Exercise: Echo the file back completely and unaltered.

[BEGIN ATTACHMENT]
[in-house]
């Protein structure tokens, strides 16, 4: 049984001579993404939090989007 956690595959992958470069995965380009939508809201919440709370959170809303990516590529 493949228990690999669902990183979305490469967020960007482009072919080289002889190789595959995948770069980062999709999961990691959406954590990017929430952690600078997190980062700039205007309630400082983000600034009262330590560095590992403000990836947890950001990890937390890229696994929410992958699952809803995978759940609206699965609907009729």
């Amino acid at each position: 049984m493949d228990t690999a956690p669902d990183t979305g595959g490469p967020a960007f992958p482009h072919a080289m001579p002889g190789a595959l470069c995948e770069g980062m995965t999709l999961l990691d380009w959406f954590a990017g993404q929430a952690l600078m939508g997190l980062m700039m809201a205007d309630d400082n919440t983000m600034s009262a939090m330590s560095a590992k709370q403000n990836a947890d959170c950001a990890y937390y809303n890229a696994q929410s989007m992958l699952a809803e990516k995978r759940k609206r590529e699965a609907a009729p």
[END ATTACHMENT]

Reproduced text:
[in-house]
């Protein structure tokens, strides 16, 4: 049984001579993404939090989007 956690595959992958470069995965380009939508809201919440709370959170809303990516590529 493949228990690999669902990183979305490469967020960007482009072919080289002889190789595959995948770069980062999709999961990691959406954590990017929430952690600078997190980062700039205007309630400082983000600034009262330590560095590992403000990836947890950001990890937390890229696994929410992958699952809803995978759940609206699965609907009729």
């Amino acid at each position: 049984m493949d228990t690999a956690p669902d990183t979305g595959g490469p967020a960007f992958p482009h072919a080289m001579p002889g190789a595959l470069c995948e770069g980062m995965t999709l999961l990691d380009w959406f954590a990017g993404q929430a952690l600078m939508g997190l980062m700039m809201a205007d309630d400082n919440t983000m600034s009262a939090m330590s560095a590992k709370q403000n990836a947890d959170c950001a990890y937390y809303n890229a696994q929410s989007m992958l699952a809803e990516k995978r759940k609206r590529e699965a609907a009729p």